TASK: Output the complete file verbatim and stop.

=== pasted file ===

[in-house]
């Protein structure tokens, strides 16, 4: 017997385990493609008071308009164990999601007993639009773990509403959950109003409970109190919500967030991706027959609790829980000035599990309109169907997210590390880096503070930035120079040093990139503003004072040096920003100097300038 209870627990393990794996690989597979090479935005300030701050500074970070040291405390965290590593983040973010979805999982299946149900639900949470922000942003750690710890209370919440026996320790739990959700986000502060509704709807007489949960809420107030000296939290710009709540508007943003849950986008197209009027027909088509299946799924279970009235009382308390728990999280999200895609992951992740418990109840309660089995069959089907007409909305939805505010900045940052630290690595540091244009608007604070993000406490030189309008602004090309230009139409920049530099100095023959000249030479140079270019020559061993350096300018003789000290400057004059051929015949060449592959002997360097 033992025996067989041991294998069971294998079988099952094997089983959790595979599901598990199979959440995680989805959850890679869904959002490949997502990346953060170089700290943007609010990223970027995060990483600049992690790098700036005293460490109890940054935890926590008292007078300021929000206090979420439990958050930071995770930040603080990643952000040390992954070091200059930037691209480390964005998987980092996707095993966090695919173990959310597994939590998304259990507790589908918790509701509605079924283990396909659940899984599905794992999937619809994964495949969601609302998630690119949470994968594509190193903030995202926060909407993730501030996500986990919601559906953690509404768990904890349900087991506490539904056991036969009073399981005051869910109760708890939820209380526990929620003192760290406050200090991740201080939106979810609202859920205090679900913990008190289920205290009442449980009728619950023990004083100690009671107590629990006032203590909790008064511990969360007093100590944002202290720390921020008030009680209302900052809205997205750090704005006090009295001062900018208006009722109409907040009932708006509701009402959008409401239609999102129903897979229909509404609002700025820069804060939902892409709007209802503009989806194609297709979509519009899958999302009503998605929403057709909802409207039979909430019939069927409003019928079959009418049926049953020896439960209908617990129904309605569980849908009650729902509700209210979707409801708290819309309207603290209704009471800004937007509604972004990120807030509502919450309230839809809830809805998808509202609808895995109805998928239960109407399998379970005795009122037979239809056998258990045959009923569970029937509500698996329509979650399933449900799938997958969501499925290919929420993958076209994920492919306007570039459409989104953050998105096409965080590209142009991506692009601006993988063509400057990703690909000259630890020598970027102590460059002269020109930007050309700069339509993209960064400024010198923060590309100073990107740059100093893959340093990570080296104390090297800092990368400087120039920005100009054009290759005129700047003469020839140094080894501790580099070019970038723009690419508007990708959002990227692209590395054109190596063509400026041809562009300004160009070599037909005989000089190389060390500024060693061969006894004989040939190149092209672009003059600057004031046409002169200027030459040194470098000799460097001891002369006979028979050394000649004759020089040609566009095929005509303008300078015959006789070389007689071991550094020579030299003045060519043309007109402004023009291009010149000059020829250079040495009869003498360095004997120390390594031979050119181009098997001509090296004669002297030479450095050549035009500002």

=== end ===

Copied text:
[in-house]
């Protein structure tokens, strides 16, 4: 017997385990493609008071308009164990999601007993639009773990509403959950109003409970109190919500967030991706027959609790829980000035599990309109169907997210590390880096503070930035120079040093990139503003004072040096920003100097300038 209870627990393990794996690989597979090479935005300030701050500074970070040291405390965290590593983040973010979805999982299946149900639900949470922000942003750690710890209370919440026996320790739990959700986000502060509704709807007489949960809420107030000296939290710009709540508007943003849950986008197209009027027909088509299946799924279970009235009382308390728990999280999200895609992951992740418990109840309660089995069959089907007409909305939805505010900045940052630290690595540091244009608007604070993000406490030189309008602004090309230009139409920049530099100095023959000249030479140079270019020559061993350096300018003789000290400057004059051929015949060449592959002997360097 033992025996067989041991294998069971294998079988099952094997089983959790595979599901598990199979959440995680989805959850890679869904959002490949997502990346953060170089700290943007609010990223970027995060990483600049992690790098700036005293460490109890940054935890926590008292007078300021929000206090979420439990958050930071995770930040603080990643952000040390992954070091200059930037691209480390964005998987980092996707095993966090695919173990959310597994939590998304259990507790589908918790509701509605079924283990396909659940899984599905794992999937619809994964495949969601609302998630690119949470994968594509190193903030995202926060909407993730501030996500986990919601559906953690509404768990904890349900087991506490539904056991036969009073399981005051869910109760708890939820209380526990929620003192760290406050200090991740201080939106979810609202859920205090679900913990008190289920205290009442449980009728619950023990004083100690009671107590629990006032203590909790008064511990969360007093100590944002202290720390921020008030009680209302900052809205997205750090704005006090009295001062900018208006009722109409907040009932708006509701009402959008409401239609999102129903897979229909509404609002700025820069804060939902892409709007209802503009989806194609297709979509519009899958999302009503998605929403057709909802409207039979909430019939069927409003019928079959009418049926049953020896439960209908617990129904309605569980849908009650729902509700209210979707409801708290819309309207603290209704009471800004937007509604972004990120807030509502919450309230839809809830809805998808509202609808895995109805998928239960109407399998379970005795009122037979239809056998258990045959009923569970029937509500698996329509979650399933449900799938997958969501499925290919929420993958076209994920492919306007570039459409989104953050998105096409965080590209142009991506692009601006993988063509400057990703690909000259630890020598970027102590460059002269020109930007050309700069339509993209960064400024010198923060590309100073990107740059100093893959340093990570080296104390090297800092990368400087120039920005100009054009290759005129700047003469020839140094080894501790580099070019970038723009690419508007990708959002990227692209590395054109190596063509400026041809562009300004160009070599037909005989000089190389060390500024060693061969006894004989040939190149092209672009003059600057004031046409002169200027030459040194470098000799460097001891002369006979028979050394000649004759020089040609566009095929005509303008300078015959006789070389007689071991550094020579030299003045060519043309007109402004023009291009010149000059020829250079040495009869003498360095004997120390390594031979050119181009098997001509090296004669002297030479450095050549035009500002």